A Family of FJs: 1976 Toyota FJ40 Landcruiser

Toyota FJ40s Projects

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If there was ever a vehicle I wish I had gotten into instead of my beloved 80s BMWs, the early Toyota Landcruiser is it. From their charming looks that embody everything a vintage rock-hopper should look like to their collectability as an emerging classic, the FJ40 just checks all the right boxes for me (not to mention their reputation for reliability). While I can’t pick one up at the current time, this seller on Alabama’s Craigslist is offering up a range of FJs from running projects to parts vehicles, giving the enterprising Landcruiser fanatic a good head-start on parts collecting. Find more info here on Craigslist.

1976 Toyota FJ40

Over the years, I’ve seen some fascinating FJ finds. I’ve mentioned before that a neighbor had one rusting away in their driveway for years; I never made a move on it. I chased down photos of several old FJs used as transportation around a once-active mine that had long since shut down but the red FJs belonging to the mine owner remained on the scene, ready to plow a trail through rocks and rubble. Never found those! And just recently, when visiting my wife’s family in Florida, I saw a newly unearthed FJ sitting under the carport of a local, small used-car dealer, driving my mind wild with curiosity of what was next for one of the coolest vintage cruisers ever made. Rest assured my father-in-law is on the case.

Toyota FJ40 Landcruiser

For as long as I can remember, FJs were not anything collectors got excited about. Over the last few years, this has seemingly all changed, with restoration shops sprouting up that specialize in FJ resto-mods and some overly-restored models fetching huge numbers at major auction events. It makes me wonder if, as the supply of rust-free models continues to dry up, prices for clean, unrestored classics will go sky-high and even examples in average/rusty condition will enjoy a modest spike in value (see, “Porsche 911.”) However, as Keith Martin of Sports Car Market notes, the rise in value has likely peaked: “Let’s just say the FJ40 has evolved from a flavor-of-the-month speculator special to a solid collectible, with predictable pricing.”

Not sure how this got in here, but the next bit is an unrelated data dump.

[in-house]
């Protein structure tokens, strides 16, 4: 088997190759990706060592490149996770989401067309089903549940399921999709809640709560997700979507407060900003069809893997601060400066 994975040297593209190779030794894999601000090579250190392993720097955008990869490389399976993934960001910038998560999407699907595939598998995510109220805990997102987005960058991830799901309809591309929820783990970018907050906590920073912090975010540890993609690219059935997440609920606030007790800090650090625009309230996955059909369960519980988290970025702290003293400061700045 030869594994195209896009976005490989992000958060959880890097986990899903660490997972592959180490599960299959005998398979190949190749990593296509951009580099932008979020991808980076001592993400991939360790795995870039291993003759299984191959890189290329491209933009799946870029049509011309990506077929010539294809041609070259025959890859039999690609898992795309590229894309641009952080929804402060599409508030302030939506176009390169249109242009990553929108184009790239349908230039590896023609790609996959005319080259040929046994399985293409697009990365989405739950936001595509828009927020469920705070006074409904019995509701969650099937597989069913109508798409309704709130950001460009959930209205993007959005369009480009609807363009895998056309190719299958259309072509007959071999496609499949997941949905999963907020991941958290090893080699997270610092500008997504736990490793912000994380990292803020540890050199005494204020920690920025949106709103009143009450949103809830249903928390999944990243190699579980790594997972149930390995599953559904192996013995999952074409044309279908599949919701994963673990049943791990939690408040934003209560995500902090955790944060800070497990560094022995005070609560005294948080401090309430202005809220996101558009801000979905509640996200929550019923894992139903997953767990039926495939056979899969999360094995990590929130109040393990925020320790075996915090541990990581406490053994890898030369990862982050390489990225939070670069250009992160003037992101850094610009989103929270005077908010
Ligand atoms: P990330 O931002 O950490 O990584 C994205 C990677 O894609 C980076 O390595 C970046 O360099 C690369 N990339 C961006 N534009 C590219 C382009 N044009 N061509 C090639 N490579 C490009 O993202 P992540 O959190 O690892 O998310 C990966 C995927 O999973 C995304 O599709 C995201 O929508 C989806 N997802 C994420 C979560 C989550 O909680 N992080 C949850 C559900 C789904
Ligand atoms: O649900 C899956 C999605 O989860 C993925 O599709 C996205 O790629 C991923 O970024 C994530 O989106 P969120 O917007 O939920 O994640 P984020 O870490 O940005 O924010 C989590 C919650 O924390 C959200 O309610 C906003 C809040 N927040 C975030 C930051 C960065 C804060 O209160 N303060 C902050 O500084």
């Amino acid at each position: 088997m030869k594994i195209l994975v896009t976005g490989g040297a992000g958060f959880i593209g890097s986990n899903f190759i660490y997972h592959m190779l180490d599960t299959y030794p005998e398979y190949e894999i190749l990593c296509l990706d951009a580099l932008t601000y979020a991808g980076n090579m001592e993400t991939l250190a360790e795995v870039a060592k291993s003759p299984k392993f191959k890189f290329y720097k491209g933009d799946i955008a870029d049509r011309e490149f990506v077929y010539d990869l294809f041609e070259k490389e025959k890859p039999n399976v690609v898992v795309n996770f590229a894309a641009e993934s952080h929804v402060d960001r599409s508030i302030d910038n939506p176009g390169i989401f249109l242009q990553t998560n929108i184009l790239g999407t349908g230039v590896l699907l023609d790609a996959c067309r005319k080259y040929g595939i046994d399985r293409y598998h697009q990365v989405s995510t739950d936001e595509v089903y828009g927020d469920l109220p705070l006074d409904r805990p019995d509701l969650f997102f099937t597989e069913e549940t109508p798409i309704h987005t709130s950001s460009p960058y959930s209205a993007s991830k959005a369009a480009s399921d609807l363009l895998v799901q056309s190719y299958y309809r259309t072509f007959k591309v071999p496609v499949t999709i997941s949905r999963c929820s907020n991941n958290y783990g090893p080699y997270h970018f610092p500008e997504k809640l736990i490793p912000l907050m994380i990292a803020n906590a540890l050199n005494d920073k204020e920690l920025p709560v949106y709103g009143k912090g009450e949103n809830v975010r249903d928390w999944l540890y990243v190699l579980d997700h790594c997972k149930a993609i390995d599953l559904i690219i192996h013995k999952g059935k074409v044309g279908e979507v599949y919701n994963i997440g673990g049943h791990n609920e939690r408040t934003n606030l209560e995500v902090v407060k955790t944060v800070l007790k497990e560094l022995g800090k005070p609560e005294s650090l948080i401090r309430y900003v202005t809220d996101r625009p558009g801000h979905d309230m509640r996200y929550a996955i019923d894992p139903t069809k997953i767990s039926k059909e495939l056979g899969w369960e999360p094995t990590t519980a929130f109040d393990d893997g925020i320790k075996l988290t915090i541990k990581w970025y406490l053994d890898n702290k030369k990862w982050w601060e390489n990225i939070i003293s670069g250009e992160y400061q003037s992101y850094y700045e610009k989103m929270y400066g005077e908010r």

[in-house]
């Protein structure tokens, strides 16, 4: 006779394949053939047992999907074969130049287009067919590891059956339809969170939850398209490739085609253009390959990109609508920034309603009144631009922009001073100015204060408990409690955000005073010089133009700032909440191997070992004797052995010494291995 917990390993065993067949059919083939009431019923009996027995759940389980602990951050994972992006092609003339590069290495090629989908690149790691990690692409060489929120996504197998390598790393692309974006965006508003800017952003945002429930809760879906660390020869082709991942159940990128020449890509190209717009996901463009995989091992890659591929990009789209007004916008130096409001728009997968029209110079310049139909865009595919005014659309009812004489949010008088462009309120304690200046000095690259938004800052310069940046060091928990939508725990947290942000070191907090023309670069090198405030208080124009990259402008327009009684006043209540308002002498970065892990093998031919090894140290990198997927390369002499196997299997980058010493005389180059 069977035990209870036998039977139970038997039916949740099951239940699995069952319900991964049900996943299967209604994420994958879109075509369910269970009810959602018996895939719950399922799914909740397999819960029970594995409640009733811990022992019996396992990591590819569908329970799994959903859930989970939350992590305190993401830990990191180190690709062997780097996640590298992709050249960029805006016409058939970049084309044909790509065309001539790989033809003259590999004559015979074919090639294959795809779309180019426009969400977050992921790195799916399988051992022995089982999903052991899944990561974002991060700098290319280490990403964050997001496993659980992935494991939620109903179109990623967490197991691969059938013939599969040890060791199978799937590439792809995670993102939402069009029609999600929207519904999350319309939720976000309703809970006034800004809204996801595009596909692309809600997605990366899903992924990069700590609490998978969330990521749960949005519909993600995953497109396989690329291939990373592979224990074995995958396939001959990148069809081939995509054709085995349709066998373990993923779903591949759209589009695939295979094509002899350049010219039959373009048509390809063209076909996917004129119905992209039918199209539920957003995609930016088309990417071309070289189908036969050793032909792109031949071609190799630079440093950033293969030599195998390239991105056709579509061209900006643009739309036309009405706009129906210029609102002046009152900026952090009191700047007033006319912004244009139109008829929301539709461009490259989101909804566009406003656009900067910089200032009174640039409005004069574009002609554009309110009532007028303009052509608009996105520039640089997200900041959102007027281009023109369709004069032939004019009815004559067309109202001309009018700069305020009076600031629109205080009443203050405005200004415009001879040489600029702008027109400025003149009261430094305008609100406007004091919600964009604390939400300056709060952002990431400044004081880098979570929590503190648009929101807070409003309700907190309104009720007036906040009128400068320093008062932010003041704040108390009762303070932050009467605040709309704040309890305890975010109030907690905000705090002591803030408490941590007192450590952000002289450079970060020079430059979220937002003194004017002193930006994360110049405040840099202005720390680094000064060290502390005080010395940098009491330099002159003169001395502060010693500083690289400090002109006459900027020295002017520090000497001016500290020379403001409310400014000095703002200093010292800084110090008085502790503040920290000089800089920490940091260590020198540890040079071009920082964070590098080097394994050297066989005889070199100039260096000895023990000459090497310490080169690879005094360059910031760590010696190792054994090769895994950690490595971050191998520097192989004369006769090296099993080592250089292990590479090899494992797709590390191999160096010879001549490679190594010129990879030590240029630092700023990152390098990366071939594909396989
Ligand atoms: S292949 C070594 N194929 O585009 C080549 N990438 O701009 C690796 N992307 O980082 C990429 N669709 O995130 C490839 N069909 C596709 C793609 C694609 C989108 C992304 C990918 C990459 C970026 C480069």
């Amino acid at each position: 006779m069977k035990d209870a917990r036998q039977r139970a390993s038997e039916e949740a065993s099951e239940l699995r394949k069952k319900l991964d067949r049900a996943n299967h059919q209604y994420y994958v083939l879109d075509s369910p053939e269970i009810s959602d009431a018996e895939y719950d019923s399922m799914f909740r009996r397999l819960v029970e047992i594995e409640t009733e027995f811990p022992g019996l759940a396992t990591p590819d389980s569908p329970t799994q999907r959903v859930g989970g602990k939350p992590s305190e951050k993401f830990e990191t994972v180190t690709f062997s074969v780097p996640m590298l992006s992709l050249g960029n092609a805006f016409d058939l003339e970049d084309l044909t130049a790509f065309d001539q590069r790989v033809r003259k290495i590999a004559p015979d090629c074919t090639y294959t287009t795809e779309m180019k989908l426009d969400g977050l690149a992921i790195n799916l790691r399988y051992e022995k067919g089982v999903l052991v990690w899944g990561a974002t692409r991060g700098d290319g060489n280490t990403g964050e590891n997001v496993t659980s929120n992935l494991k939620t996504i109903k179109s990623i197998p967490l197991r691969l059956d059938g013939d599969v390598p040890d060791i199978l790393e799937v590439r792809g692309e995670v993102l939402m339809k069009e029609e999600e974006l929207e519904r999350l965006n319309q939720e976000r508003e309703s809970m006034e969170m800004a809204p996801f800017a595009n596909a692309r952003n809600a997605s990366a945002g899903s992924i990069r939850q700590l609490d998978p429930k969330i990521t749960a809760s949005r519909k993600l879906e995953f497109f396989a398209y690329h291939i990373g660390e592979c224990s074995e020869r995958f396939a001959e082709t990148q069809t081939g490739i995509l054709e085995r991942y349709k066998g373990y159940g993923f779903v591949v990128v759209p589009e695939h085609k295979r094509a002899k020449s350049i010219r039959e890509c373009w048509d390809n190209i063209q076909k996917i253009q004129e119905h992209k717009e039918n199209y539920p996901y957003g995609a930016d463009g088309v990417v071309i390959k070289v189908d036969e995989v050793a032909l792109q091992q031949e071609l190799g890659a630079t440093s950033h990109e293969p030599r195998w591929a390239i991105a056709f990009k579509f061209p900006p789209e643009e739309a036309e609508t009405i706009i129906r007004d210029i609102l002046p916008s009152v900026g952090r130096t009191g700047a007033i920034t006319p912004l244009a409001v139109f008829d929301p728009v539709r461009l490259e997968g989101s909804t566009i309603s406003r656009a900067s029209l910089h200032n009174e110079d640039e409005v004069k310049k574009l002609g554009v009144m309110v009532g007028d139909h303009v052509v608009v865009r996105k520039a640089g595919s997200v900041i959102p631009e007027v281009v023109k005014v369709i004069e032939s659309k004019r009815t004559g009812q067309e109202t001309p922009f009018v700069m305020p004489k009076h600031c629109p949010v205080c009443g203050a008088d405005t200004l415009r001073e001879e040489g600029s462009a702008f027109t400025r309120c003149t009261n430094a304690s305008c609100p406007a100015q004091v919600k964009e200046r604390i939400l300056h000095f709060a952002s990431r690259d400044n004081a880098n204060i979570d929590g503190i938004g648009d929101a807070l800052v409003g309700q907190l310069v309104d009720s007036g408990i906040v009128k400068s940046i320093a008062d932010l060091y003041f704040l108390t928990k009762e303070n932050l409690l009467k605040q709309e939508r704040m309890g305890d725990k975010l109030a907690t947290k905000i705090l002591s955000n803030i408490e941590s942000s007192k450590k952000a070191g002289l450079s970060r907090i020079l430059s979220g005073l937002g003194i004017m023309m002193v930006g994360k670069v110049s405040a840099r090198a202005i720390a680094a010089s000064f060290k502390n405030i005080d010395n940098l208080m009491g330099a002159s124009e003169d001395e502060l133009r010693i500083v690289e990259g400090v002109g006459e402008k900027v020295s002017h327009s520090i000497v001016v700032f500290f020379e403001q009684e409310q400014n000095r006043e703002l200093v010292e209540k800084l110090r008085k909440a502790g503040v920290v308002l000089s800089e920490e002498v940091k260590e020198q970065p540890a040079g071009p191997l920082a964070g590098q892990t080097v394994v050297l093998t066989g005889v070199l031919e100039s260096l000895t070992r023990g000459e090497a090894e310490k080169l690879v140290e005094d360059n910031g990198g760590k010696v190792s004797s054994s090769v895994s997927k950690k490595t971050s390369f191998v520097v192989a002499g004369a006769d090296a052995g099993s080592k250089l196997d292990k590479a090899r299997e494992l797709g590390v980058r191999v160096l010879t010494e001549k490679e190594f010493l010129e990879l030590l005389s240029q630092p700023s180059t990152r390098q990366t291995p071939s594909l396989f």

Toyota FJ40 Cruisers

One of the things I lament about my project cars is that neither is a vehicle that has tremendous utilitarian value, which is nice to have when justifying the expense of a second or third vehicle. The FJ40, with its removable top, brawny looks and proven off-road capabilities, is the perfect choice for traversing a muddy trail in the Pacific Northwest or winter transport for some downhill skiing in Vermont. Toyota’s pioneering effort into the world of Japanese SUVs occupies a unique place in the automotive food chain: it’s desirable for what it can do right now in the field, and it’s pursued for its growing collectability as a vehicle that is rarely seen in condition described as anything other than rusty or used up. While this listing shows several vehicles that fall into the latter category, one or two of them may be worth bringing back to life. Would you take the chance on a casual restoration project to see if values continue to rise? Let us know in the comments below.

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  1. RickyM

    More Landcruisers ! Nice line up in the background of the previous Humber post too……….

    Like 0
  2. Jeff LaveryAuthor

    Glad you enjoyed the, Ricky. I think the old-school Landcruisers (heck, even the ones made in the 80s) are among the most interesting projects out there today.

    Like 1
  3. geomechs geomechsMember

    I’ve always liked the FJ40s. Their no nonsense design was always appealing. About the only thing I DON’T care for is their tendency to rust. One thing you can count on with this bunch: restoring any of them is going to be costly.

    Like 0
  4. jim s

    with this much rust on the bodies i would be looking very close at the frames. these have a great following and i think all the parts can be bought new. but i would go for the best rust free one for the money i had to spend. nice find

    Like 0
  5. cory

    there were a few of them around town when I was in high school. I always loved them and envied them. they just had a coolness factor that was missing in the jeeps. the guys I knew that owned them actually used them up in the mountains . I always got a sense that they were ready adventure. as a kid I always thought it would be the ideal vehicle for me to drive through South America on a wild exotic road trip with no roads.

    Like 0

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